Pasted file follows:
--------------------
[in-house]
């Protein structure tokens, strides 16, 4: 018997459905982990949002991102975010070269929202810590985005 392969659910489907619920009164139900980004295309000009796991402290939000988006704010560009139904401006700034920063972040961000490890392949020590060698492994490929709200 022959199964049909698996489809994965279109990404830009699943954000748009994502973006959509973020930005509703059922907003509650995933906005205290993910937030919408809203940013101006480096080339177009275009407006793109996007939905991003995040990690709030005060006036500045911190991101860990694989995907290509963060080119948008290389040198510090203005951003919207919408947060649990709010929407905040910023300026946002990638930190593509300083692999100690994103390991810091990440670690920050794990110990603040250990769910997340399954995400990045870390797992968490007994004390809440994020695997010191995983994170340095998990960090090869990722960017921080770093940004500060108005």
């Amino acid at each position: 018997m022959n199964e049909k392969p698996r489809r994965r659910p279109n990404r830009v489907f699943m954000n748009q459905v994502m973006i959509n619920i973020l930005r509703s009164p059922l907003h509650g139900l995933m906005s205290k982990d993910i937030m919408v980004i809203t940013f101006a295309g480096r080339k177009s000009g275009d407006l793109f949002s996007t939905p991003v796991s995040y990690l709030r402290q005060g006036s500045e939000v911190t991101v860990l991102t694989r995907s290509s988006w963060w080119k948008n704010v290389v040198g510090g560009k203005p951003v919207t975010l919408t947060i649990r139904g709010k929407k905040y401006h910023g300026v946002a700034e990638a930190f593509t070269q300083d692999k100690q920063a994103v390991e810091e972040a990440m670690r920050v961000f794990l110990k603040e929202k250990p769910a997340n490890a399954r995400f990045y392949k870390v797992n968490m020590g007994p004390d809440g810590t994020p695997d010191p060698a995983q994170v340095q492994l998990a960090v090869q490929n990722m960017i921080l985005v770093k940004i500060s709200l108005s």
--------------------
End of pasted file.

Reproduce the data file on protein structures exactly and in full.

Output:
[in-house]
């Protein structure tokens, strides 16, 4: 018997459905982990949002991102975010070269929202810590985005 392969659910489907619920009164139900980004295309000009796991402290939000988006704010560009139904401006700034920063972040961000490890392949020590060698492994490929709200 022959199964049909698996489809994965279109990404830009699943954000748009994502973006959509973020930005509703059922907003509650995933906005205290993910937030919408809203940013101006480096080339177009275009407006793109996007939905991003995040990690709030005060006036500045911190991101860990694989995907290509963060080119948008290389040198510090203005951003919207919408947060649990709010929407905040910023300026946002990638930190593509300083692999100690994103390991810091990440670690920050794990110990603040250990769910997340399954995400990045870390797992968490007994004390809440994020695997010191995983994170340095998990960090090869990722960017921080770093940004500060108005």
């Amino acid at each position: 018997m022959n199964e049909k392969p698996r489809r994965r659910p279109n990404r830009v489907f699943m954000n748009q459905v994502m973006i959509n619920i973020l930005r509703s009164p059922l907003h509650g139900l995933m906005s205290k982990d993910i937030m919408v980004i809203t940013f101006a295309g480096r080339k177009s000009g275009d407006l793109f949002s996007t939905p991003v796991s995040y990690l709030r402290q005060g006036s500045e939000v911190t991101v860990l991102t694989r995907s290509s988006w963060w080119k948008n704010v290389v040198g510090g560009k203005p951003v919207t975010l919408t947060i649990r139904g709010k929407k905040y401006h910023g300026v946002a700034e990638a930190f593509t070269q300083d692999k100690q920063a994103v390991e810091e972040a990440m670690r920050v961000f794990l110990k603040e929202k250990p769910a997340n490890a399954r995400f990045y392949k870390v797992n968490m020590g007994p004390d809440g810590t994020p695997d010191p060698a995983q994170v340095q492994l998990a960090v090869q490929n990722m960017i921080l985005v770093k940004i500060s709200l108005s």